2. Connected Liquidity: An uncapped ERC20 Smart Token (based on Bancor’s protocol) that is connected to a more liquid ERC20 token like DAI (a stablecoin) for better liquidity. The token can be exchanged for the service(s) it was made to access AND can be exchanged back to its connected token, in this example DAI, for extrinsic liquidity. Such tokens could be helpful if the organization hopes to measure both impact and how donations are used (if used to fund the minting of the service-backed token).

Service-backed tokens using an intentional illiquidity model are completely intrinsic, meaning they only have value within the system their being leveraged in. In this token model, we find the following attributes:

  • Capped token volume relative to the services being transacted
  • Exclusively, intrinsically valued
  • No reliance on ‘being funded’ to be minted
  • Transactions on-chain able to track exchange of services and number of patrons
  • Organizations can air-drop tokens to beneficiaries in proportion to their available resources in a more fair way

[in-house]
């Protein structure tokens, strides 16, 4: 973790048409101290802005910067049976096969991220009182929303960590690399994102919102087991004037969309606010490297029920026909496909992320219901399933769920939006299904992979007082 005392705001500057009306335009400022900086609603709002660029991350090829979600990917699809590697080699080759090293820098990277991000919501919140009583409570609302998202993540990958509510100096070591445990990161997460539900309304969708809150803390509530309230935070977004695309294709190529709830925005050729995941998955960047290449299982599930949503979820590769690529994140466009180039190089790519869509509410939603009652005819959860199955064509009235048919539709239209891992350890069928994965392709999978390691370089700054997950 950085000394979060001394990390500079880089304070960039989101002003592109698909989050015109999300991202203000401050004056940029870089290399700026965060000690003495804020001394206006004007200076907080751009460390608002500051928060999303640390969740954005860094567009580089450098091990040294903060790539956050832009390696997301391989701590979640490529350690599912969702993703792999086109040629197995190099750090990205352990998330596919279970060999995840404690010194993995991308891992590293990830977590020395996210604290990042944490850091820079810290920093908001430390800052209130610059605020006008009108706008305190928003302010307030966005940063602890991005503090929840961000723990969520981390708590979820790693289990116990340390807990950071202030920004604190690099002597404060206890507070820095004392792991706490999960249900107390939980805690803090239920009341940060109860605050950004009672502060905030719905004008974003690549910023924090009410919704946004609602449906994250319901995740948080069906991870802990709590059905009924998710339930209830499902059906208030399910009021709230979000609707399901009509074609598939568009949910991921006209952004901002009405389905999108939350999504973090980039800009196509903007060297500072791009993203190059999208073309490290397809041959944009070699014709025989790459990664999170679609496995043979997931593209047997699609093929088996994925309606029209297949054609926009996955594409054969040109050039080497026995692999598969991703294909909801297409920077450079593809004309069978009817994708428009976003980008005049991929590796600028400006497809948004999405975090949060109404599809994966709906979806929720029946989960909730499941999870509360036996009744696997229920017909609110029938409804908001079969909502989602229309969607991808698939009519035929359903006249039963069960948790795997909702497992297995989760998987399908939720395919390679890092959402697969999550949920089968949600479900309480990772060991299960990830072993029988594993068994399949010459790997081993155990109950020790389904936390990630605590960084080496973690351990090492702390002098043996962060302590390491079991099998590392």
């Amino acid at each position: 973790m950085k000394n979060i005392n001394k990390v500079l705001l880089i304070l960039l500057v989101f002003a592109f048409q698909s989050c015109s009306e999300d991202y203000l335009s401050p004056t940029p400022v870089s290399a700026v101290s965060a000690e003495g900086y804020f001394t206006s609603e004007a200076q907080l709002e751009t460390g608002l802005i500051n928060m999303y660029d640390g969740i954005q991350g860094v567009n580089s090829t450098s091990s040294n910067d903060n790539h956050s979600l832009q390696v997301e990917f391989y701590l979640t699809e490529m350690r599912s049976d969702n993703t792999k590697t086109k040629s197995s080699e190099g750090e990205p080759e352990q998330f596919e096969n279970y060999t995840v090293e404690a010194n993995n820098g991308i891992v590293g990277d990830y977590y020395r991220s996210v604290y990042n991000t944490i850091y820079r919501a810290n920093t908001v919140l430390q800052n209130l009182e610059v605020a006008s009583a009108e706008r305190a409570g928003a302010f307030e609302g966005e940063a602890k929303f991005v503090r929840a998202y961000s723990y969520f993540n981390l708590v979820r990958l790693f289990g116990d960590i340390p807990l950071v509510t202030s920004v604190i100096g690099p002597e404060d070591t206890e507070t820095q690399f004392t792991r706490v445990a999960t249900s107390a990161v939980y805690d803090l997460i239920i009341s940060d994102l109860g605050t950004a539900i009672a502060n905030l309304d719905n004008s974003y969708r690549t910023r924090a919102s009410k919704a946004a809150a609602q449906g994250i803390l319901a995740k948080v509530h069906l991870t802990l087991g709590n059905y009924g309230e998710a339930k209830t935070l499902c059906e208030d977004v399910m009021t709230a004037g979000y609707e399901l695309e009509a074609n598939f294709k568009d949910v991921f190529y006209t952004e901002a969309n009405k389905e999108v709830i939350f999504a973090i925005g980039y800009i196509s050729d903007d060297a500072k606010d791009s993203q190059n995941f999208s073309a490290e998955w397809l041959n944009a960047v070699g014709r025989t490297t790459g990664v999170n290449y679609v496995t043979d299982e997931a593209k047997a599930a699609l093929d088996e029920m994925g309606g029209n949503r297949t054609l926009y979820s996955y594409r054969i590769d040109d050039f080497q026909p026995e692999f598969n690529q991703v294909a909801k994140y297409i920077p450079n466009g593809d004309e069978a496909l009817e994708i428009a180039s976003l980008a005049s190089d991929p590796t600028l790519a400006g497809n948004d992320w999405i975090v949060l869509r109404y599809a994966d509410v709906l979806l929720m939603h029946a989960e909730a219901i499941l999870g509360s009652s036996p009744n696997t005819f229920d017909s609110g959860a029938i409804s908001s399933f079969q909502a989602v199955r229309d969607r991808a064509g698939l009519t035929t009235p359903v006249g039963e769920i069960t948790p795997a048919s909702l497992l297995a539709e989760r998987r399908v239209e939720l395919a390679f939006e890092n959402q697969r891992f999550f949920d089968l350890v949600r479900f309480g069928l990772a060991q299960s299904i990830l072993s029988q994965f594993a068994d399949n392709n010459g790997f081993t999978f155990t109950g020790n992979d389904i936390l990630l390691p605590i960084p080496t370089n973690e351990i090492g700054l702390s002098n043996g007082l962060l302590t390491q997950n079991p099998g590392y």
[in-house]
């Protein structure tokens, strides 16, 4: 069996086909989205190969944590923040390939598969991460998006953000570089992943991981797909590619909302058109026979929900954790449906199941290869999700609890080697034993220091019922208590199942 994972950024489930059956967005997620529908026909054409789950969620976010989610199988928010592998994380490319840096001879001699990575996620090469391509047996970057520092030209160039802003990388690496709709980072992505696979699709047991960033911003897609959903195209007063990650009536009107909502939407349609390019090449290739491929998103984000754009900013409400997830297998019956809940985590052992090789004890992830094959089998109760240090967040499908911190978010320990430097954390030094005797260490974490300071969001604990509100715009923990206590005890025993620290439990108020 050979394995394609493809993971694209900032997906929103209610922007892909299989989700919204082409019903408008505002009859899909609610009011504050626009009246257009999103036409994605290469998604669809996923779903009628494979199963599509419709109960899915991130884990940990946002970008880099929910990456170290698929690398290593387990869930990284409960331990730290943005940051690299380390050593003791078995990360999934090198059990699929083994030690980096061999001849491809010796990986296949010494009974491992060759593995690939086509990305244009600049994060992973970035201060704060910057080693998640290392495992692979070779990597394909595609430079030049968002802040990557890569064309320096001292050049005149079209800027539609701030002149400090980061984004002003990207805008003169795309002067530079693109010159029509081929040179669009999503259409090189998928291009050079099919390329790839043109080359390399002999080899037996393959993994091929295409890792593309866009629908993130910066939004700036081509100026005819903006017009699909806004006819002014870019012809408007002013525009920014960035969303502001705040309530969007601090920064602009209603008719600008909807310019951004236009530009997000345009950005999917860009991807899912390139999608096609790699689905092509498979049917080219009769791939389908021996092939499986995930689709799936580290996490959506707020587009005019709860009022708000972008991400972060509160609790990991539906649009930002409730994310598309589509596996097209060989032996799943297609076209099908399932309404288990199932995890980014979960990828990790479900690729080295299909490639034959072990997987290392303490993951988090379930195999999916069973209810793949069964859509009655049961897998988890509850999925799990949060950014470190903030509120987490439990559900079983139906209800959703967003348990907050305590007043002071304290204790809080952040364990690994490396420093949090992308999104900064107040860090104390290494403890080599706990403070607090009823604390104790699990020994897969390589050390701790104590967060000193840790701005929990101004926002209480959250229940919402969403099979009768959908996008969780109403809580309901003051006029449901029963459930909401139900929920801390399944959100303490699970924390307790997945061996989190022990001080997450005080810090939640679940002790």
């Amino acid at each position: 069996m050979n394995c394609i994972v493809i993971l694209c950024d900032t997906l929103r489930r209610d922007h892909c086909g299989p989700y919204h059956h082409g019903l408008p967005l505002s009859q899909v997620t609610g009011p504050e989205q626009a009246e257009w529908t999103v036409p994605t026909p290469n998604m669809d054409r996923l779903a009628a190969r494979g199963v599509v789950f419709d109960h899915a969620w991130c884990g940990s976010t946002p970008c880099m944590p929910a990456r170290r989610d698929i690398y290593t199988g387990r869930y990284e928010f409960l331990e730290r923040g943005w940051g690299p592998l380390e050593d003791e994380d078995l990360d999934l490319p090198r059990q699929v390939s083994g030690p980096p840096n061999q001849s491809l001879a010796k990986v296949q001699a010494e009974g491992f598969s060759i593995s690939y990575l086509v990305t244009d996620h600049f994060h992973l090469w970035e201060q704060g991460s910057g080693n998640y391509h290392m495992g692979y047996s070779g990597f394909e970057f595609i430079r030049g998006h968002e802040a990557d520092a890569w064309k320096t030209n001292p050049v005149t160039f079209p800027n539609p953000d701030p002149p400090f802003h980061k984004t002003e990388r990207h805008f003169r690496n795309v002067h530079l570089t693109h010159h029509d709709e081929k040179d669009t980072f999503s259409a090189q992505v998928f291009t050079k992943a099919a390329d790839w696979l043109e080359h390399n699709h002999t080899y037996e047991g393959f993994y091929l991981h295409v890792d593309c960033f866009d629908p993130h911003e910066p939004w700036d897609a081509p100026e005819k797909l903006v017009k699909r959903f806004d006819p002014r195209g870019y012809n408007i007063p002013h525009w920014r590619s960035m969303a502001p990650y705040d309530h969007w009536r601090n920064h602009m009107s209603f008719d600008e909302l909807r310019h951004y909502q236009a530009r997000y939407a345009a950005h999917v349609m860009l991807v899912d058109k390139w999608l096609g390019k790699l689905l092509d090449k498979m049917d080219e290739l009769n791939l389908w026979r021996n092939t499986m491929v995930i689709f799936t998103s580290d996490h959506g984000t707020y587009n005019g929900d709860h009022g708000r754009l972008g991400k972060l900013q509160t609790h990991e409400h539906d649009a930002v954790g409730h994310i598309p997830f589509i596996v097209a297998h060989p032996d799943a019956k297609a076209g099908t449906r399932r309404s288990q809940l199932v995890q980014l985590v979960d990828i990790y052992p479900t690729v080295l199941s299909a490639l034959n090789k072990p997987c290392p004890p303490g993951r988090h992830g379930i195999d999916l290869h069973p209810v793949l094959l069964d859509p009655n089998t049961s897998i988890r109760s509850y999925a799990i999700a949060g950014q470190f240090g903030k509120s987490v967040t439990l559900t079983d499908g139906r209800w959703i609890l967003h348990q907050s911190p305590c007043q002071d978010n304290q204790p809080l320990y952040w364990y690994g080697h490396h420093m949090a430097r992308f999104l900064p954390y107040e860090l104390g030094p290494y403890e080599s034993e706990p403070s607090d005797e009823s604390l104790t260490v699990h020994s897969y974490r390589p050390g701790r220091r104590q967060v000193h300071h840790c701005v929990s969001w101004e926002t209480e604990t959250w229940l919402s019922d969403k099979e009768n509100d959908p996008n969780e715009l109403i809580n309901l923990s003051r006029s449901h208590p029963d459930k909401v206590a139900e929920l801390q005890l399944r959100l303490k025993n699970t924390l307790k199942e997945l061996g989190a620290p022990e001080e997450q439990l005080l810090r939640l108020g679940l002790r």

Service-backed tokens using an connected liquidity model are extrinsic, meaning they have value outside of the system their being used in. In this token model, we find the following attributes:

  • Uncapped token volume, where tokens are minted only when bought with that token’s connected token (via Bancor protocol for Smart Tokens)
  • Extrinsic value used in an intrinsic way
  • Complete reliance on ‘being funded’ to be minted
  • Transactions on-chain able to track exchange of services, number of patrons, and amount of connected token funding their is (which could implicate how donations are directly tied to service access)
  • Organizations can air-drop tokens to beneficiaries in proportion to their available resources in a more fair way IF they have pre-funded those tokens first

In tangent to the service-backed token model, there exists a similar model that focuses on developing localized currencies within under resourced communities. The purpose of developing local sub-currencies in economically exploited areas is to incentivize investment into those communities, as the value of the local token increases with increased minting of the token.